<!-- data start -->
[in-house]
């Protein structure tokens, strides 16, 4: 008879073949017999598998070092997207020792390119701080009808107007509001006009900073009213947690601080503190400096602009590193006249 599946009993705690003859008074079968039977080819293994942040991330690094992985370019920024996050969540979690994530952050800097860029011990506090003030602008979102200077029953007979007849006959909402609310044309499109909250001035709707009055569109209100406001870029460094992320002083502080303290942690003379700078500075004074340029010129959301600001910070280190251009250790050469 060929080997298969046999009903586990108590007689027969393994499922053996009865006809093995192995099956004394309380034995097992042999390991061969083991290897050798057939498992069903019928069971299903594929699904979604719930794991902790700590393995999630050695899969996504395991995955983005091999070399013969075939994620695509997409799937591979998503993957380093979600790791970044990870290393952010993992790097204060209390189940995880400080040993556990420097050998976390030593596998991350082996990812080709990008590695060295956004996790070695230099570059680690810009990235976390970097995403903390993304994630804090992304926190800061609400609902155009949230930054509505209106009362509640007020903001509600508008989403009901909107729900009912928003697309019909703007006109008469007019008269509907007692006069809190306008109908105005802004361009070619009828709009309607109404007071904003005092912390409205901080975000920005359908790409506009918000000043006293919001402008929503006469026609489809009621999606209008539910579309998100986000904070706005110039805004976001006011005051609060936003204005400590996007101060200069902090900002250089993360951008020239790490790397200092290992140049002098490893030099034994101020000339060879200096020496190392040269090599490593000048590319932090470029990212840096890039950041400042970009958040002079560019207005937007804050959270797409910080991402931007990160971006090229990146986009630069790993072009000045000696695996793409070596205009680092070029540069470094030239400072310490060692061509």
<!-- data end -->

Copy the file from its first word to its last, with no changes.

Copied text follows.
[in-house]
């Protein structure tokens, strides 16, 4: 008879073949017999598998070092997207020792390119701080009808107007509001006009900073009213947690601080503190400096602009590193006249 599946009993705690003859008074079968039977080819293994942040991330690094992985370019920024996050969540979690994530952050800097860029011990506090003030602008979102200077029953007979007849006959909402609310044309499109909250001035709707009055569109209100406001870029460094992320002083502080303290942690003379700078500075004074340029010129959301600001910070280190251009250790050469 060929080997298969046999009903586990108590007689027969393994499922053996009865006809093995192995099956004394309380034995097992042999390991061969083991290897050798057939498992069903019928069971299903594929699904979604719930794991902790700590393995999630050695899969996504395991995955983005091999070399013969075939994620695509997409799937591979998503993957380093979600790791970044990870290393952010993992790097204060209390189940995880400080040993556990420097050998976390030593596998991350082996990812080709990008590695060295956004996790070695230099570059680690810009990235976390970097995403903390993304994630804090992304926190800061609400609902155009949230930054509505209106009362509640007020903001509600508008989403009901909107729900009912928003697309019909703007006109008469007019008269509907007692006069809190306008109908105005802004361009070619009828709009309607109404007071904003005092912390409205901080975000920005359908790409506009918000000043006293919001402008929503006469026609489809009621999606209008539910579309998100986000904070706005110039805004976001006011005051609060936003204005400590996007101060200069902090900002250089993360951008020239790490790397200092290992140049002098490893030099034994101020000339060879200096020496190392040269090599490593000048590319932090470029990212840096890039950041400042970009958040002079560019207005937007804050959270797409910080991402931007990160971006090229990146986009630069790993072009000045000696695996793409070596205009680092070029540069470094030239400072310490060692061509």